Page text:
Sharon Olds’ The Father (1992, though I could put others of her works in here, too). See above in terms of what I learned from Patrick, and turn it inwards, away from what we do to each other in the world, to what happens to us in the small places we live—and where we sometimes engage in our deepest and longest-standing struggles with illness and frailty and death and sex and joy and sorrow. Her poems “The Glass” and “The Connoisseuse of Slugs” are amazing examples of what you can do as a poet if you just look at one thing long enough, as Rodin said, to see it.

And lastly, the earliest book in the list, McElligott’s Pool (1947), a book I didn’t realize until recently had been as profoundly predictive of everything I’d love in life and why. It’s Dr. Seuss’s map of the unconscious, defense of the imagination, love of the making of a world and the sets of creatures within it. It’s an excellent primer for those interested in understanding Alexander Pope and the rhyming couplet. And while I’m in the land of extreme praise, it could be the picture-book companion to Bach’s Prelude. It is, for me, his masterpiece, though an almost never mentioned one.

Q: What is the best creative (or life) advice you have ever received?

There’s lots of bests, but here’s one of the shortest, from John Sears, a Mohawk carver: “If you are working on the head, and thinking about the hand, go and work on the hand.”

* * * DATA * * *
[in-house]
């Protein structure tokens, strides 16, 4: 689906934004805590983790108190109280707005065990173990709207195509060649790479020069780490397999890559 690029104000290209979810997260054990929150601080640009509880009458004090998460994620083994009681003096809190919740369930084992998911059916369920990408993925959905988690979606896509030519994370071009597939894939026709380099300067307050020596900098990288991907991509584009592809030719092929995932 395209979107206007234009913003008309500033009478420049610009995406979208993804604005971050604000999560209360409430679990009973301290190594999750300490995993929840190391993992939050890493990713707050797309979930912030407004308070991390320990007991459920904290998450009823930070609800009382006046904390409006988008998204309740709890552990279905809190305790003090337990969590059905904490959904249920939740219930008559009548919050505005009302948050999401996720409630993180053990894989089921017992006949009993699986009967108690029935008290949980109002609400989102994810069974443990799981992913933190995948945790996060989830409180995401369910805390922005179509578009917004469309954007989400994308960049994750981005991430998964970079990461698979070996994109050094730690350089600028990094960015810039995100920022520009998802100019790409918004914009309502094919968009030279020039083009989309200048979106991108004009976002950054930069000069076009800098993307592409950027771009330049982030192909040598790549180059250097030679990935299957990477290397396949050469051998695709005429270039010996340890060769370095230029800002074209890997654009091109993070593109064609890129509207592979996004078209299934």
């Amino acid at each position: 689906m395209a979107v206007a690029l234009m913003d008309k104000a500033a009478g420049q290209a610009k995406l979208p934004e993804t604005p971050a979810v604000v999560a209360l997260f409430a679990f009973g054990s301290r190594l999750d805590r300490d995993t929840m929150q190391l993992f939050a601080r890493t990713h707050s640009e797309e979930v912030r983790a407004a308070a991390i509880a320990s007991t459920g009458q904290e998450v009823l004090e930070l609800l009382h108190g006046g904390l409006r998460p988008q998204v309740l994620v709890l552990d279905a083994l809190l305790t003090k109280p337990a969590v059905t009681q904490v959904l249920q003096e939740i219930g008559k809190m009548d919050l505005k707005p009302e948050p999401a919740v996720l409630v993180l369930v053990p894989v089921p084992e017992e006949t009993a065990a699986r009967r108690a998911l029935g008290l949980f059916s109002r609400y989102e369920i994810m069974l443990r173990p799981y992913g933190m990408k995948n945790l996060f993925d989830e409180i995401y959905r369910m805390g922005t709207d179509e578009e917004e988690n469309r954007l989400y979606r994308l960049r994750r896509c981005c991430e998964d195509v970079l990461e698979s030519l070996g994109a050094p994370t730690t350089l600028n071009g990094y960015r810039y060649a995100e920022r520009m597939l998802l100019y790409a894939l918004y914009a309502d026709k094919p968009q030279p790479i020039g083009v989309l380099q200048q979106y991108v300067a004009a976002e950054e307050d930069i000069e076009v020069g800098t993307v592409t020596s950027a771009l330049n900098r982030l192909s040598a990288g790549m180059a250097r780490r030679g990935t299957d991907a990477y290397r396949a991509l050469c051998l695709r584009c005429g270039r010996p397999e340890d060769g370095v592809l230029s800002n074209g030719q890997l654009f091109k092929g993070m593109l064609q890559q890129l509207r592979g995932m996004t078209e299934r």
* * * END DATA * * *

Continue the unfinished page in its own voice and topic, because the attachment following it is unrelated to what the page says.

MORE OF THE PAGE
Q: The #1 destination you would like to travel to/visit—and why? 

RH: Here’s what I’ve found out about myself: The best thing for me about travelling is telling people back home the stories I have from the places I’ve been. On that logic, my favourite destination is Calgary. The question is, what would #1 place I want to come back home from? Let me try this: Egypt. I don’t know if you can do this, but I’d love to see what it feels like to be inside a pyramid, where the Egyptians buried the pharaoh or the royal couple whose existence was identical with their time, and whose memories were inscribed all around so that when they woke up from death, it would be to all the memories their life had contained.

Tonight (April 19) we Present Joan Crate, Beth Everest and Richard Harrison at Shelf Life Books (with food and wine!)
Wednesday, April 19th, 7:00—9:00pm, Shelf Life Books (1302 4 St SW, Calgary), Seating: first-come, first-served.

The City of Calgary and the Writers’ Guild of Alberta are pleased to announce the shortlisted authors for the City of Calgary W.O. Mitchell Book Prize, one of 13 awards presented as part of The Calgary Awards. The City of Calgary established the W.O. Mitchell Book Prize in honour of the late Calgary writer W.O. Mitchell to recognize literary achievement by Calgary authors. The $5000 prize is awarded each year for an outstanding book published in the award year. The 2015 recipient was Eugene Stickland for The Piano Teacher (BHouse Publications). The recipient of The City of Calgary W.O. Mitchell Book Prize will be recognized at the Calgary Awards presentation on June 28, 2017. The Calgary Awards will be televised live on Shaw TV.